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Note to Media: Not All Cold Temperatures Are Due to Climate Change

Nearly every weather-related national media report I’ve heard or read over the past week stressed one key point: The recent cold weather that froze Texas is just one more example of extreme weather events caused by climate change.
The only problem with that narrative is it’s wrong. If that narrative were true, it would mean that severe cold snaps are new to Texas. They aren’t.
To be sure, the extremely cold weather that blanketed Texas beginning Valentine’s Day and lasting about five days was unusual—just not unprecedented.
The official temperature in the Dallas-Fort Worth area dropped to –2 degrees Tuesday morning, February 16.
But according to the National Weather Service, Dallas-Fort Worth experienced -8 degrees in … wait for it … 1899. That was long before fossil-fuel emissions from cars, airplanes and electricity generation were putting large quantities of carbon dioxide into the atmosphere.
The National Weather Service goes on to say:
The lowest temperature ever recorded in the state [Texas] occurred at Tulia in Swisher County in the extreme southern Texas Panhandle. The thermometer dropped to 23 degrees below zero. However, there were unofficial reports that were even colder. Low temperatures of 30 degrees below zero were measured that night at Wolf Creek and at a site southeast of Perryton, both in Ochiltree County in the northern panhandle. This cold air spread throughout the state with reports of a thin layer of ice coating most of Galveston Bay.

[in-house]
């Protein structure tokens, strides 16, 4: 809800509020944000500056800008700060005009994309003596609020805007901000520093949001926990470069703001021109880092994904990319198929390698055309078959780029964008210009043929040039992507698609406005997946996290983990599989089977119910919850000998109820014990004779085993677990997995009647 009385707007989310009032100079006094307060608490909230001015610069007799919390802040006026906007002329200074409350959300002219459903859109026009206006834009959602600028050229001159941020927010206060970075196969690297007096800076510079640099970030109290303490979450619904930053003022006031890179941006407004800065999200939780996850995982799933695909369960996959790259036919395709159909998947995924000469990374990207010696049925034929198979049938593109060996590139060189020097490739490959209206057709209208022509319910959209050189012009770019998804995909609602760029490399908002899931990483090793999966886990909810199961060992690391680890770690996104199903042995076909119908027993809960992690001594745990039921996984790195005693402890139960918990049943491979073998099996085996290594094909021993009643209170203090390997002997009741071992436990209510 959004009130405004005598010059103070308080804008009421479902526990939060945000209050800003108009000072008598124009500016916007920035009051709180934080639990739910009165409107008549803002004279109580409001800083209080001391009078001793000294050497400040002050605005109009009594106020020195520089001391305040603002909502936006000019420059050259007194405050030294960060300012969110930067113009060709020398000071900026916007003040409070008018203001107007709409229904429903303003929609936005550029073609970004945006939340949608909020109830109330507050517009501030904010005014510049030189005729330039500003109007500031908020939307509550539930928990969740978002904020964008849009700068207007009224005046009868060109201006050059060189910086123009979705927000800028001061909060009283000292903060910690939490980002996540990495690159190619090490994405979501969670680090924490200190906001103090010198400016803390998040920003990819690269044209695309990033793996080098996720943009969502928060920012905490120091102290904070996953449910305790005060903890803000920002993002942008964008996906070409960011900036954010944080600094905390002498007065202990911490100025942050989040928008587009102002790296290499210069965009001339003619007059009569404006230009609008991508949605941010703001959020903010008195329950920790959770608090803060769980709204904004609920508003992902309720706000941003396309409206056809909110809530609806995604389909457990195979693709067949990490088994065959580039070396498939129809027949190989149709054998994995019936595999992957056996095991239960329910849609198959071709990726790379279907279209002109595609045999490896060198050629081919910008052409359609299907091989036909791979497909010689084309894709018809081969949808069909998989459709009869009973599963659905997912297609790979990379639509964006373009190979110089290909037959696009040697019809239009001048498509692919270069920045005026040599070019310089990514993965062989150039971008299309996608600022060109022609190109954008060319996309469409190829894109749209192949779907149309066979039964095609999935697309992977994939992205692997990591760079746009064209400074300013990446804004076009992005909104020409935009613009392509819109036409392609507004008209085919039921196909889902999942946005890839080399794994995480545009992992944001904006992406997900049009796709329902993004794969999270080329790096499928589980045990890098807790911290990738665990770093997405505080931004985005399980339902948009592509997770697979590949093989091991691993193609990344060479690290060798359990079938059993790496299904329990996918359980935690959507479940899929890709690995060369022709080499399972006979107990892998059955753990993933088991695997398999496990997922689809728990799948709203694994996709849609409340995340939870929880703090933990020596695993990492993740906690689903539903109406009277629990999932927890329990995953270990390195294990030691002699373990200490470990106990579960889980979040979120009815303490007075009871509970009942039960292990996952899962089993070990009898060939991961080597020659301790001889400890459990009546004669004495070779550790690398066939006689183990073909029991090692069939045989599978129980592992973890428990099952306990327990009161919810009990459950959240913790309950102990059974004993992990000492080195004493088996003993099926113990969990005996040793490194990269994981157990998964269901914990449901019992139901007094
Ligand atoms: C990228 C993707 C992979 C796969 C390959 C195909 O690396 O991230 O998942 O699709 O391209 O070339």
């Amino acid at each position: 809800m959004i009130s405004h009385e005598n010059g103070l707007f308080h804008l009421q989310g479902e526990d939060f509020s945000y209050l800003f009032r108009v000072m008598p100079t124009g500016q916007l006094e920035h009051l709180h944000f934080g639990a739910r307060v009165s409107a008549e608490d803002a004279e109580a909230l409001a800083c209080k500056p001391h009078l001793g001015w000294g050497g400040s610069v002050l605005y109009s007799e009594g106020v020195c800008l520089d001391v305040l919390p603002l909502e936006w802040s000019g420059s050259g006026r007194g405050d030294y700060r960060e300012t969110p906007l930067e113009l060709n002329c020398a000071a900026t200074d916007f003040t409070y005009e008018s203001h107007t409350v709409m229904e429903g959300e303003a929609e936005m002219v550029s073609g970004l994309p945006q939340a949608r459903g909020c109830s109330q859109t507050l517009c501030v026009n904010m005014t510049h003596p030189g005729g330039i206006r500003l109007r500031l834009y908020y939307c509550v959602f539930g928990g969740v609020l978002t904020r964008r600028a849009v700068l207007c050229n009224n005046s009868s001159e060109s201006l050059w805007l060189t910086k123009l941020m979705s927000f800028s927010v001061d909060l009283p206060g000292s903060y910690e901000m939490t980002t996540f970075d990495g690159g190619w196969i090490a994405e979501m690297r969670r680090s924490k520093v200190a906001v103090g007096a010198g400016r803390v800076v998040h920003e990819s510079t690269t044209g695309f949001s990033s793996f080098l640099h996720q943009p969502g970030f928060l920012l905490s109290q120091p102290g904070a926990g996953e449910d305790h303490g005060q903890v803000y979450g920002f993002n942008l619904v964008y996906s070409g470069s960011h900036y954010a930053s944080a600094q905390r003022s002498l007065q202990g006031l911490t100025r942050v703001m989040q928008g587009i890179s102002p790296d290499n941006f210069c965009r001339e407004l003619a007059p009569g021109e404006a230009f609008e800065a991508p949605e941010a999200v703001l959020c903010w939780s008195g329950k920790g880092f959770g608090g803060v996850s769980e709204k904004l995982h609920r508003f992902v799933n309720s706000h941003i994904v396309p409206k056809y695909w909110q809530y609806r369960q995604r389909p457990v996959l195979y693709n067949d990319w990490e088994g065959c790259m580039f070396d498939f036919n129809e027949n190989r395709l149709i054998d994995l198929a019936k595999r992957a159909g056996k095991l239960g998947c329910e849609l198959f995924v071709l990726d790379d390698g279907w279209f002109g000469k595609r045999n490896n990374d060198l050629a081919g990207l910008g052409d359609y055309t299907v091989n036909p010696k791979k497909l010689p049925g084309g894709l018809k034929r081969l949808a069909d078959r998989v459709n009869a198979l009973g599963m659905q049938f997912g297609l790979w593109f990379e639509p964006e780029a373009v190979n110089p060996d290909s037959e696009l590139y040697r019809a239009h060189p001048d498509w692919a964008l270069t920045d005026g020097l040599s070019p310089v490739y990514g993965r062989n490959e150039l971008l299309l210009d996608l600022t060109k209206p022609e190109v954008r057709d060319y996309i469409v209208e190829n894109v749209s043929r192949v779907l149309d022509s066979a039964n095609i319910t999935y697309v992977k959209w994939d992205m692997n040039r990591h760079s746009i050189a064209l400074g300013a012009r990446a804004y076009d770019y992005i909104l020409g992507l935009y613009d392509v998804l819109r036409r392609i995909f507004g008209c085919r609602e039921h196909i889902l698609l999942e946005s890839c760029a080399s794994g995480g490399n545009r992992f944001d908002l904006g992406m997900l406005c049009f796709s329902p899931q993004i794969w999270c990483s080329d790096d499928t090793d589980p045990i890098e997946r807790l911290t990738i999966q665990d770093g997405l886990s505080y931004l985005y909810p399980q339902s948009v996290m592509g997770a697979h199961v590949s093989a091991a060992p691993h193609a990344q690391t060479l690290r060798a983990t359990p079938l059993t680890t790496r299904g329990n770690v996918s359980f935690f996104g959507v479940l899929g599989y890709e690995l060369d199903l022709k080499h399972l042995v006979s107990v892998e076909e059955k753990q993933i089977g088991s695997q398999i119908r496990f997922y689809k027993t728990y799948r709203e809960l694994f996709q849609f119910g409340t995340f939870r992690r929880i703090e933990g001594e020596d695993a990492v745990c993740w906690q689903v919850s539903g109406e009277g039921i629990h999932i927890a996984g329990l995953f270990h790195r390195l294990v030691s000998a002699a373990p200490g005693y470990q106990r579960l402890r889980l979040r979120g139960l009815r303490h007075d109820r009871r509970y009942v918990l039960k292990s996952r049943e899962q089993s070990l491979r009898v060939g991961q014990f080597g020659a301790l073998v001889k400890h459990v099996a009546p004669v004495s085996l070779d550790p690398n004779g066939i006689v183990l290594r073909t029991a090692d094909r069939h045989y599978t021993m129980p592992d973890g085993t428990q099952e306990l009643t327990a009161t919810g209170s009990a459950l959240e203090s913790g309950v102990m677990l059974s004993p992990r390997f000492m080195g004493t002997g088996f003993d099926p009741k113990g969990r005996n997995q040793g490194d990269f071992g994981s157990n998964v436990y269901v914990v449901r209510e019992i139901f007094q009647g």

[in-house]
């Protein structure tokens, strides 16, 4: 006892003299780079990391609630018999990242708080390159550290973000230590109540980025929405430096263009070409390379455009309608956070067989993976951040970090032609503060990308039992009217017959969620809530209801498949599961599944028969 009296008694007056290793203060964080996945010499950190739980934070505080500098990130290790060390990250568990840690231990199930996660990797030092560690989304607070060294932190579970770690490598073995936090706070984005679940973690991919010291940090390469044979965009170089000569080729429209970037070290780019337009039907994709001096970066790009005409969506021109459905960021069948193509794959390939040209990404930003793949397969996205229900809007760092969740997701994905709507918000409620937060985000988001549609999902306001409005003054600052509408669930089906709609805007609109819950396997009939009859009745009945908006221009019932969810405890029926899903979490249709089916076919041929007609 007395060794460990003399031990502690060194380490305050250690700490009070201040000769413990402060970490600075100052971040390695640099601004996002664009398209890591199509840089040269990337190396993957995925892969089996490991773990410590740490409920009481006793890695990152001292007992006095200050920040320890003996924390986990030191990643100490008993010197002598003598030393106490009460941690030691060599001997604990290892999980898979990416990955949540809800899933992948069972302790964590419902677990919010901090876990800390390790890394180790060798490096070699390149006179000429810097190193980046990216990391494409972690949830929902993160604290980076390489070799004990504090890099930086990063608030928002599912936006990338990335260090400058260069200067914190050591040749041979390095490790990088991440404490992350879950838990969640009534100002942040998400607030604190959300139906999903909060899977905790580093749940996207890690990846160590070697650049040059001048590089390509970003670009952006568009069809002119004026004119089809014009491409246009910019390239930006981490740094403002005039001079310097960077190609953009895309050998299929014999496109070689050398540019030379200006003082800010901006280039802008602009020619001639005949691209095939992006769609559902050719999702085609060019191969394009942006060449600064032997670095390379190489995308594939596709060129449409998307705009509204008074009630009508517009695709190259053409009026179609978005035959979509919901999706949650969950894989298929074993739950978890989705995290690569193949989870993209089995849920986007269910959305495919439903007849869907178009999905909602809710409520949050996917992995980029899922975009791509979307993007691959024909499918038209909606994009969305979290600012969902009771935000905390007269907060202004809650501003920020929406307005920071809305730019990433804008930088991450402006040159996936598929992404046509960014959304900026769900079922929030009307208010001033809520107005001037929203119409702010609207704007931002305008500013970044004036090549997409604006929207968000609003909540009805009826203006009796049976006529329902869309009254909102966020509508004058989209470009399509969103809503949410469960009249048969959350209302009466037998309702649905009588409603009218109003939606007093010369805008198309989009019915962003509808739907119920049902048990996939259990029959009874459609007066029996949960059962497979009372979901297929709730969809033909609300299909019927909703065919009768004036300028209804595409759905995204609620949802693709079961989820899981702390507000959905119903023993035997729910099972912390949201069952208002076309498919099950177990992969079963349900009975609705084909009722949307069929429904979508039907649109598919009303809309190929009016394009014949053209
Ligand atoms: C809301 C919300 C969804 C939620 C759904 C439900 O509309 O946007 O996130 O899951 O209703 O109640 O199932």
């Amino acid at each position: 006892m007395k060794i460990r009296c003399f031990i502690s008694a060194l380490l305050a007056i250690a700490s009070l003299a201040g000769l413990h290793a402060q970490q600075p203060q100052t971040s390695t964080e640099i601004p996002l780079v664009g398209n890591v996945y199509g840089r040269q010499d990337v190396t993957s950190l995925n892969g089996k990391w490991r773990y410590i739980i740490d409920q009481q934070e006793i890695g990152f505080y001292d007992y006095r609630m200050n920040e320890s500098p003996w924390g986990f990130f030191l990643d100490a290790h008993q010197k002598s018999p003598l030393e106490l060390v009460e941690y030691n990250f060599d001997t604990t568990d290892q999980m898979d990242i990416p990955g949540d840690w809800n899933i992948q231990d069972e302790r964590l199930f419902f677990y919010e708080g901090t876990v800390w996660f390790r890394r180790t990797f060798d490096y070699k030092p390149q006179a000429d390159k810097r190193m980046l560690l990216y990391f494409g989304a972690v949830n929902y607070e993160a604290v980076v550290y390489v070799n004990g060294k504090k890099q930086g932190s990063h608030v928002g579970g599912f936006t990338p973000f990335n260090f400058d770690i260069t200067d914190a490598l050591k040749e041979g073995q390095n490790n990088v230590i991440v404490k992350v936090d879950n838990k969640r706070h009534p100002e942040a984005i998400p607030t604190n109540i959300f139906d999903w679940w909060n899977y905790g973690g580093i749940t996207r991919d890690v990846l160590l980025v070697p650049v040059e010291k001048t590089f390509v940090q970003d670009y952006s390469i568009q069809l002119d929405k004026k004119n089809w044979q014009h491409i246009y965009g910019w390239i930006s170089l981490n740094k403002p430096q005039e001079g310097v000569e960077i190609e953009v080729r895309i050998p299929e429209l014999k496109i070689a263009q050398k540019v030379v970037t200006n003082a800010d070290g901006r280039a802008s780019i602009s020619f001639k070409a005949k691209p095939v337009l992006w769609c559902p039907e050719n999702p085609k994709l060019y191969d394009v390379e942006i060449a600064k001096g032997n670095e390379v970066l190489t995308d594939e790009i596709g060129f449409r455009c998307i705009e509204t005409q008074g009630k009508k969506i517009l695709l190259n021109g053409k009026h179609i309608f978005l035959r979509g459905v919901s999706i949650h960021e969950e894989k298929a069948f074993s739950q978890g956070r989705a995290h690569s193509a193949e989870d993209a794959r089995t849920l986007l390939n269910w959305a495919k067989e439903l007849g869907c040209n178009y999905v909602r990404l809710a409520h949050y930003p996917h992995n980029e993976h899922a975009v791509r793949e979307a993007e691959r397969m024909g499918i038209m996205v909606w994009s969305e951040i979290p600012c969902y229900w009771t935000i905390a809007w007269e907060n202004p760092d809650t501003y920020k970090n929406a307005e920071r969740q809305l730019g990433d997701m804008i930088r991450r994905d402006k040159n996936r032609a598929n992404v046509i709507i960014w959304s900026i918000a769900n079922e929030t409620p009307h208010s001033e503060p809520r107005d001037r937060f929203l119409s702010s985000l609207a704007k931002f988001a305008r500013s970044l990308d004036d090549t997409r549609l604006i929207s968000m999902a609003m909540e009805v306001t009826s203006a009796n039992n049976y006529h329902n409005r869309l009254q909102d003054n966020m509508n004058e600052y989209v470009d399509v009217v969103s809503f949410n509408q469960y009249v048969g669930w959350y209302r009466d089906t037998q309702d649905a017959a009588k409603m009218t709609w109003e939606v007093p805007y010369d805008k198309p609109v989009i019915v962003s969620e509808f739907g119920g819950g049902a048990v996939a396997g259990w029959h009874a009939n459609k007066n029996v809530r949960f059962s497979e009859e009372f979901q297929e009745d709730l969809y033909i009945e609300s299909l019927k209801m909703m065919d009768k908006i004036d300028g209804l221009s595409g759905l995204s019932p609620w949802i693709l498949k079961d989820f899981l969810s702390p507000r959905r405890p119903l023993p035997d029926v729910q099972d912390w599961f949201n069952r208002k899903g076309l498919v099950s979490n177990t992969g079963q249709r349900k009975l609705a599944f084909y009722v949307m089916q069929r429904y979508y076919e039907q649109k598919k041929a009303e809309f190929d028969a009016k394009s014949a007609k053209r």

That coldest year? 1933.
The National Weather Service helpfully lists the coldest recorded nights in 17 of Texas’s largest cities. Of those 17 record lows, only four have occurred since 1950.  Here are 10 of the coldest nights.

Cold weather has been invading Texas long before the media became obsessed with climate change.
The earth has been on a gradual warming trend since the last ice age, which is why we aren’t in an ice age any more. And humans may very well be exacerbating that warming trend.
But severely cold weather happens in Texas. It isn’t common, but it does happen—and long before news reports and the left blamed everything that occurs on climate change.